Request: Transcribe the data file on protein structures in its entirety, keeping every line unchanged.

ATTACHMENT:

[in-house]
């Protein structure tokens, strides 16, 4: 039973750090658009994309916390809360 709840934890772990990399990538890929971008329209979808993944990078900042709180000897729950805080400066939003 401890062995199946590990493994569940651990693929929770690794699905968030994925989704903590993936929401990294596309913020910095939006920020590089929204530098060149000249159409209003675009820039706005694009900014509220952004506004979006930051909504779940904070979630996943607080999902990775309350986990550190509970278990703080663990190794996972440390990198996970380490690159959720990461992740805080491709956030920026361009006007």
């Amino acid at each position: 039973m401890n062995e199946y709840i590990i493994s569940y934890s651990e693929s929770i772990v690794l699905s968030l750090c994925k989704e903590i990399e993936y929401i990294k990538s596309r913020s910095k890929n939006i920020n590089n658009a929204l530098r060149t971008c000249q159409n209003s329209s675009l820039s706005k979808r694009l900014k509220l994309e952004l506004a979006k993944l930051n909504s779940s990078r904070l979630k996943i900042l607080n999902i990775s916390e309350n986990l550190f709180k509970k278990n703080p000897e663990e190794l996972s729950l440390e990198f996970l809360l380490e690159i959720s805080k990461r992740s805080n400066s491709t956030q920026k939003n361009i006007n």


[in-house]
């Protein structure tokens, strides 16, 4: 039973750090658009994309916390809360 709840934890772990990399990538890929971008329209979808993944990078900042709180000897729950805080400066939003 401890062995199946590990493994569940651990693929929770690794699905968030994925989704903590993936929401990294596309913020910095939006920020590089929204530098060149000249159409209003675009820039706005694009900014509220952004506004979006930051909504779940904070979630996943607080999902990775309350986990550190509970278990703080663990190794996972440390990198996970380490690159959720990461992740805080491709956030920026361009006007």
């Amino acid at each position: 039973m401890n062995e199946y709840i590990i493994s569940y934890s651990e693929s929770i772990v690794l699905s968030l750090c994925k989704e903590i990399e993936y929401i990294k990538s596309r913020s910095k890929n939006i920020n590089n658009a929204l530098r060149t971008c000249q159409n209003s329209s675009l820039s706005k979808r694009l900014k509220l994309e952004l506004a979006k993944l930051n909504s779940s990078r904070l979630k996943i900042l607080n999902i990775s916390e309350n986990l550190f709180k509970k278990n703080p000897e663990e190794l996972s729950l440390e990198f996970l809360l380490e690159i959720s805080k990461r992740s805080n400066s491709t956030q920026k939003n361009i006007n």